It’s not me, it’s you: A guide to cord cutting, cable TV and streaming

It’s not me, it’s you: A guide to cord cutting, cable TV and streaming

Sometimes you just have to break up.

You’ve had a good run. Had some laughs. Enjoyed some good times. But you have this feeling there is someone better out there. Someone that doesn’t take advantage of you. Gives you what you want when you want it. And doesn’t cause a scene when you decide to move on.

Cable and satellite TV providers are experiencing this, as subscribers are fleeing at ever-faster rates as more people turn to streaming services and free over-the-air broadcasts. More than 1.1 million subscribers spurned AT&T, Dish Network, Charter, Comcast, Verizon, and Altice, in Q1 2019 alone.  This is up from 631,000 lost subscribers in Q1 2018. That is roughly a staggering 80% year-over-year increase among the major providers. According to eMarketer, about 33 million consumers will have cut the cord by the end of this year, rising to 50 million in 2021 and 55 million in 2022. It estimates the percentage of adults no longer paying for cable or satellite TV will jump from 13% this year to 21% in 2022.

The big question is why, and what can the cable/satellite industry do about it?

Consumers have long cited the increasing price of cable TV packages as the main reason for dropping the services. Various studies have found  consumers could save on average $85 a month by cutting the cord.  But this mainly deals with people over the age of 40. A mid-2018 survey conducted by Magid Advisors found the top reason for millennials cancelling their pay-tv subscriptions was that they just don’t see a need for it anymore. That’s because this age group, gets enough of what it wants from streaming services such as Hulu, Netflix and Amazon Prime, not to mention the live TV streaming options.

This poses a major problem for cable companies as it is a steep and expensive mountain to climb trying to convince people they need a service that can be realized cheaper and more conveniently from other providers. And while cable companies have seen an increase in total video revenue in the mid-single digits since 2015 (despite falling subscribers), programming expenses have climbed much faster, with increases of 15-25%. This margin squeeze has led some cable companies to pull back on efforts to keep subscribers, and even abandon the video end of its business altogether in order to focus on the higher margin business of high speed broadband. All of this is why wired cable penetration percentages hover in the 40-50% range in most DMA’s. This is important to remember for advertisers to remember as a cable only plan will miss a lot of the population.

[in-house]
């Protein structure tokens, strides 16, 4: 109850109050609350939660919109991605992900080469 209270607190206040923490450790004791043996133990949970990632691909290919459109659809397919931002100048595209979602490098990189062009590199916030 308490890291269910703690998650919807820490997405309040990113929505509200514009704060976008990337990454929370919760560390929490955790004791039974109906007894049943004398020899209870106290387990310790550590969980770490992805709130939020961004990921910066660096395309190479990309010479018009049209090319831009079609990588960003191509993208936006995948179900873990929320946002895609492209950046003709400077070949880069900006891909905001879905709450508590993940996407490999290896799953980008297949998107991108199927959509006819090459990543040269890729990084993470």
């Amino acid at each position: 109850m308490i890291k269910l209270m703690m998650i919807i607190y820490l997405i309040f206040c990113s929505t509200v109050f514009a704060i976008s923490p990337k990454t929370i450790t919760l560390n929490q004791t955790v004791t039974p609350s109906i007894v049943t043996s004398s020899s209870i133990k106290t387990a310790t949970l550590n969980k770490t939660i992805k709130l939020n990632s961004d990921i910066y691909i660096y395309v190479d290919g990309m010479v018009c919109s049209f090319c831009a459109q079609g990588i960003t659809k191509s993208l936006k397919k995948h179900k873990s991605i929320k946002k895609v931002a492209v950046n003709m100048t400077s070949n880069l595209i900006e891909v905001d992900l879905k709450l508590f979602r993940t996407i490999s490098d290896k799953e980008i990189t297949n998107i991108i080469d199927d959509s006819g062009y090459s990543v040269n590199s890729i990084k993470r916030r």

All is not lost though.

Even though cord cutting is increasing, it still has a long way to go to catch up to the nearly 90 million pay-tv subscribers in the U.S. Recent price hikes for streaming services have reduced its value proposition, and if cable companies are able to realistically access their position within the changing landscape and make some bold moves to increase its value and convenience proposition, it’s possible to stem the tide somewhat. For starters, here are some suggestions: